As a landlord, or a property manager, you probably deal with many calls, complaints, or grievances each month. Regardless of what the case might be, Maryland’s landlord-tenant law stipulates, that landlords, or property management companies in Baltimore MD acting on their behalf, must treat such complaints with care and respect. To prevent your response to those complaints being deemed “retaliatory”, it helps to have a deeper understanding of the law.
Understand the Retaliatory Provisions of the Law
When it comes to dealing with tenants and prospective renters, companies, involved in property management in Baltimore, have certain rights granted to them – including that of performing background checks, expecting timely rental payments, and evicting non-compliant (to lease agreement) tenants. However, if a tenant does lodge a grievance or a complaint for any reason, such tenants enjoy certain rights too.
In the sections below, we’ll explore various aspects of retaliatory action, and discuss what potential remedies are available to landlords and tenants.
When Might Retaliation Ensue?
Some specific situations faced by landlords or property management companies in Baltimore MD, that might give rise to retaliation include:
- A tenant providing notice in writing, about health and safety violations on the property – such as lead paint – to the landlord/manager or a relevant government agency
- A similar written notice, originating from a tenant to a governing body, alleging lease violations by the manager/landlord
- Tenant activity to form a tenants’ association or union
- The filing of a lawsuit by a tenant against the property manager or owner
- Tenants testifying against the owner/manager in a lawsuit, either related or not to the property
Section §§ 8-208.1, 8-208.2 of the State Code enshrines these rights and obligations. To avoid any accusation of retaliation – either real or perceived – Individuals and companies involved in property management in Baltimore must ensure they know and understand what these provisions stipulate.
What is “Retaliation”?
One “passive” form of retaliation might come in the form of a property manager ignoring or not interacting with a tenant in common areas such as elevators or hallways. Other retaliation might come in the form of a landlord or his/her agent withdrawing certain “extra” privileges that only the errant tenant previously enjoyed.
Here are some likely retaliatory scenarios that the law forbids:
- Threaten, or take action that threatens, occupancy of a unit against a tenant
- Arbitrary rent increases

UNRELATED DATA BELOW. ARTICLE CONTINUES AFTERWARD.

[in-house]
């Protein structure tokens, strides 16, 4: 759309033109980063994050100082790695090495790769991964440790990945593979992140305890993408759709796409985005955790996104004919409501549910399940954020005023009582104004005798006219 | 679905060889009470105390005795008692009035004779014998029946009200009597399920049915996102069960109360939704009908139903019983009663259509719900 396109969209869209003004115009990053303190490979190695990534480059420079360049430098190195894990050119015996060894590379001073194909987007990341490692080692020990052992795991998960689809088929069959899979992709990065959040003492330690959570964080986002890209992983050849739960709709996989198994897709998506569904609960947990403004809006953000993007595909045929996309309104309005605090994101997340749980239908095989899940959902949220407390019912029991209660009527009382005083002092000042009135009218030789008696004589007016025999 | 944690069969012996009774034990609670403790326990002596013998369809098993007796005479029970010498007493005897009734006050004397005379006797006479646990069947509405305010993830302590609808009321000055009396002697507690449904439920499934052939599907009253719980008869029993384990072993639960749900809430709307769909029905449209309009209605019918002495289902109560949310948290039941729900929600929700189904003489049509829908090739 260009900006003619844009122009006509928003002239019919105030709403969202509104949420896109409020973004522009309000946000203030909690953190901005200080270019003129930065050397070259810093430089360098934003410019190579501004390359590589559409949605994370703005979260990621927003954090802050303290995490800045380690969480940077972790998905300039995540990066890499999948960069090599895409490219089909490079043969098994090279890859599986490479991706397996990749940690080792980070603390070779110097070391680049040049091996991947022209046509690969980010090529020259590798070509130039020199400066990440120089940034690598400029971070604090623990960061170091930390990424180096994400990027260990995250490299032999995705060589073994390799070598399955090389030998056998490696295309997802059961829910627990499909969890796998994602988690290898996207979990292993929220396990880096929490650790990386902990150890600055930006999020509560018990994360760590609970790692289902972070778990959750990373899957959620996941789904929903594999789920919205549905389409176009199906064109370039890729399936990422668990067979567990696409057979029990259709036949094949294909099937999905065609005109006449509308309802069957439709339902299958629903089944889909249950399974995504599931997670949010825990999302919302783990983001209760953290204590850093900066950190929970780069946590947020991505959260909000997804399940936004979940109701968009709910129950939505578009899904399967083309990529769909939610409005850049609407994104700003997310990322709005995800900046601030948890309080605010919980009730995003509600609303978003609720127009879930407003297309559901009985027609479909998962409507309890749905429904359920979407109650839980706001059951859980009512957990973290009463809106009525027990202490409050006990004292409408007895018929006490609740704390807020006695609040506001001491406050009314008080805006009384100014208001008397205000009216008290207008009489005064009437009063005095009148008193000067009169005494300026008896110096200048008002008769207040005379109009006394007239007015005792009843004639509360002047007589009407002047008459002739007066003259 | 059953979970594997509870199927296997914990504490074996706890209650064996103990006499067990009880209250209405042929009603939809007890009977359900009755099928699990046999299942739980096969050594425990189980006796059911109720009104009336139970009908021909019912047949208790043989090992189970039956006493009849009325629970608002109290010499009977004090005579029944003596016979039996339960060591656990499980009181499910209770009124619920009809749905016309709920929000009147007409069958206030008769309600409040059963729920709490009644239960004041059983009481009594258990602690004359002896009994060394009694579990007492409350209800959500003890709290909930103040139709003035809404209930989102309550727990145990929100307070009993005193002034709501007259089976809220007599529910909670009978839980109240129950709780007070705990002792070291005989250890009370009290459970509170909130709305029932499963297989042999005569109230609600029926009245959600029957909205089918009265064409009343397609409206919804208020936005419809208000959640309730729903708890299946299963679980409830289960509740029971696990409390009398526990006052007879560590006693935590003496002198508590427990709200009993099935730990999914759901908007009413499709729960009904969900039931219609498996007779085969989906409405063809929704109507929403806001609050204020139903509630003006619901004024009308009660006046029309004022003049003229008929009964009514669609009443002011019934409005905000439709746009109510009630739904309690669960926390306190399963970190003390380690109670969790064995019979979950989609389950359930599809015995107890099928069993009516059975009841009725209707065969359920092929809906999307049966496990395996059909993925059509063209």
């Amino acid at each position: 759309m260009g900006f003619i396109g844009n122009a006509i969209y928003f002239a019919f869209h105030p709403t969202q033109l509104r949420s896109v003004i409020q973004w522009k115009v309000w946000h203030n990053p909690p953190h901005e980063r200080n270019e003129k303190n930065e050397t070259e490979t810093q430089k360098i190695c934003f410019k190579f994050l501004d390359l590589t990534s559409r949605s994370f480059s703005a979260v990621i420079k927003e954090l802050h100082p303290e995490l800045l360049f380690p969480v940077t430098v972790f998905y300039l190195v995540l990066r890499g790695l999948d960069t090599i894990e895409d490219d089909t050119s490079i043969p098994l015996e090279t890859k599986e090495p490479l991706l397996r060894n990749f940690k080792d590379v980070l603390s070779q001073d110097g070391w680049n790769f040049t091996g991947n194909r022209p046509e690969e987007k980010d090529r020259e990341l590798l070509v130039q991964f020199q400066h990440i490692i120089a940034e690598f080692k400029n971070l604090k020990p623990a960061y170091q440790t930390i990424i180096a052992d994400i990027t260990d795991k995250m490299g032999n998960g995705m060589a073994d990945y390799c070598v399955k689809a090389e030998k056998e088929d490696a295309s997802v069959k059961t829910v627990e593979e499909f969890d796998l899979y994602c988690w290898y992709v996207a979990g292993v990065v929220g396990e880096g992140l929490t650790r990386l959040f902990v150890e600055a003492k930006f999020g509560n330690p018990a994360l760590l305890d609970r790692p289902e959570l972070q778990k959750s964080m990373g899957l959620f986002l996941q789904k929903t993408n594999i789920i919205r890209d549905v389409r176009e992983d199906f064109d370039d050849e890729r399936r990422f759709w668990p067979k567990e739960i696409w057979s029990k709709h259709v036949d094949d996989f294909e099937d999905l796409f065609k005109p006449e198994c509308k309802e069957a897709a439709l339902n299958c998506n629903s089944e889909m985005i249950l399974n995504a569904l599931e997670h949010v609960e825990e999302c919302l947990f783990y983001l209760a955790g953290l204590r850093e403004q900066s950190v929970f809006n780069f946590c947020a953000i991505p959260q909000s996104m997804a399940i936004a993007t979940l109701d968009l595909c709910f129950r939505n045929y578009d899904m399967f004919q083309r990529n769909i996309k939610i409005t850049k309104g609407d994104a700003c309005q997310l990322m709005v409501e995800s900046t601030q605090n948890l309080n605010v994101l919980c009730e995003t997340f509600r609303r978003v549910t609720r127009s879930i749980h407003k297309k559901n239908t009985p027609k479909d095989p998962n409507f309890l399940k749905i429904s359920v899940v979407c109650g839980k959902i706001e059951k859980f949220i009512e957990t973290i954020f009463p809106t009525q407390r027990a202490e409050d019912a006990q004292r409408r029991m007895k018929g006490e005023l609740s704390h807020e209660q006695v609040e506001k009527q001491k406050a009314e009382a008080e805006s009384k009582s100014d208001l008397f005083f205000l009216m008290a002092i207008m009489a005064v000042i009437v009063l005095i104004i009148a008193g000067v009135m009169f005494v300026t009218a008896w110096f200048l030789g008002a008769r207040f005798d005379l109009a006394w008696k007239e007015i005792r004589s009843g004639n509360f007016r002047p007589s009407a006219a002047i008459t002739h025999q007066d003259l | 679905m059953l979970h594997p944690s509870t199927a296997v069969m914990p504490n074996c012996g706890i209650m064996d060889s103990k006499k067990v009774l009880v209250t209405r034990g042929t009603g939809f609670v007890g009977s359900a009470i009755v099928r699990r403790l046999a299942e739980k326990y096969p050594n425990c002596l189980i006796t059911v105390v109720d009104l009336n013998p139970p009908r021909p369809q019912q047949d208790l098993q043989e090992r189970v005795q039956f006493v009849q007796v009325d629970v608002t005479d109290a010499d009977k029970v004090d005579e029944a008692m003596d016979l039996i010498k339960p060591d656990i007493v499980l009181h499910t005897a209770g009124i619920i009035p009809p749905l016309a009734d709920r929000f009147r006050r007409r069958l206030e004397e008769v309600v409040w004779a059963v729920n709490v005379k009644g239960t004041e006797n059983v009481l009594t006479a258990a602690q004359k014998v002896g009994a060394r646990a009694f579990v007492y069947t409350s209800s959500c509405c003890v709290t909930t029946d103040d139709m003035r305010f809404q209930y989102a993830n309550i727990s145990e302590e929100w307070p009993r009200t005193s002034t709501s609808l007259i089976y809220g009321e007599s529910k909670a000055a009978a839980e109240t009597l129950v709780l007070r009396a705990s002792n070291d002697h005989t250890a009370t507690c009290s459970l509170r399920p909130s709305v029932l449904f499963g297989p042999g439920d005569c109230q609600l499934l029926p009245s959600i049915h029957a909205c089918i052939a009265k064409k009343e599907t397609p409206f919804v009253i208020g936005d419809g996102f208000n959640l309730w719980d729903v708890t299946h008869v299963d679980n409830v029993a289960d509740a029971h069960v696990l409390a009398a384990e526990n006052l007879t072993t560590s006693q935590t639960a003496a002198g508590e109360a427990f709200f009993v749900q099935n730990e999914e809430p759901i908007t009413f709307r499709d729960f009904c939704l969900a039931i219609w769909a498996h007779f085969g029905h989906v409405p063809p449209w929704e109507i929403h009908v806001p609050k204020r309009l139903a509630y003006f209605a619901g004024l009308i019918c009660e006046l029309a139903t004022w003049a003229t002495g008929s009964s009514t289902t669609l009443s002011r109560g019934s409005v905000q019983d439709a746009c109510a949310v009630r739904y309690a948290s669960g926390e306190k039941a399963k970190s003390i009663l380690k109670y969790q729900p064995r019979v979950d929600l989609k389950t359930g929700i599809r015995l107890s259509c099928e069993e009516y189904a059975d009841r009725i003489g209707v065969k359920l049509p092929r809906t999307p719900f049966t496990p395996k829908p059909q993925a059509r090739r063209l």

- Decreasing or withholding entitled services to a complainant
- Termination of a periodic tenancy
- Evict a tenant (also known as retaliatory eviction) solely on any of the above grounds
Landlords may also not harass or threaten (verbally, physically, or though other threatening actions) a tenant; nor is the landlord/property manager allowed to change locks on a complaining tenants unit.
Remedies and Awards
Clearly, most professionals engaged in property management in Baltimore typically will not engage in retaliatory action. However, if the law determine that landlords have indulged in retaliatory measures, the court may award any/all of the following to the tenant:
- Damages not exceeding three months’ rent
- Appropriate court costs
- Reasonable attorney fees
Tenants face similar penalties if they act in bad faith to file a gradience. To protect yourself from potential accusations of retaliatory action, follow these best practices:
- Where possible, all communications with tenants, who may have filed grievances or complaints against the landlord or property manager – must occur in writing
- When mailing documents or responses to a tenant, related to an ongoing dispute or grievance, always use registered post, with a mandatory acceptance signature option
- If verbal communication or discussions must occur, either conduct such sessions in the presence of witnesses or, with the tenants (or his/her agents) concurrence, record the sessions for future reference
A final note of caution, about either real or perceived retaliatory actions, is that it behooves property managers to address any written grievance quickly, and with all available evidence.
Beware of Caveats
When responding to lawsuits alleging retaliation, property owners (and managers) should be aware of certain exceptions to the laws.
There are several critical caveats that apply to when tenants may legally claim retaliation:
- The retaliation must occur within 6-months of a tenant’s actions that prompted the retaliation
- Tenants must be legally current on their rental obligations
- The grievance is null and voice if a period of more than 6-months has passed between the court’s initial ruling and a subsequent claim of retaliation
- If a tenant files a grievance at a time when his/her lease term is set to expire anyway
These are generic guidelines about how Baltimore property Managers should deal with complaints about retaliatory behavior. However, beware of what retaliatory actions you undertake. Sometimes, what might seem like a “harmless” reaction to a property management situation may, in fact, be deemed retaliatory under the law!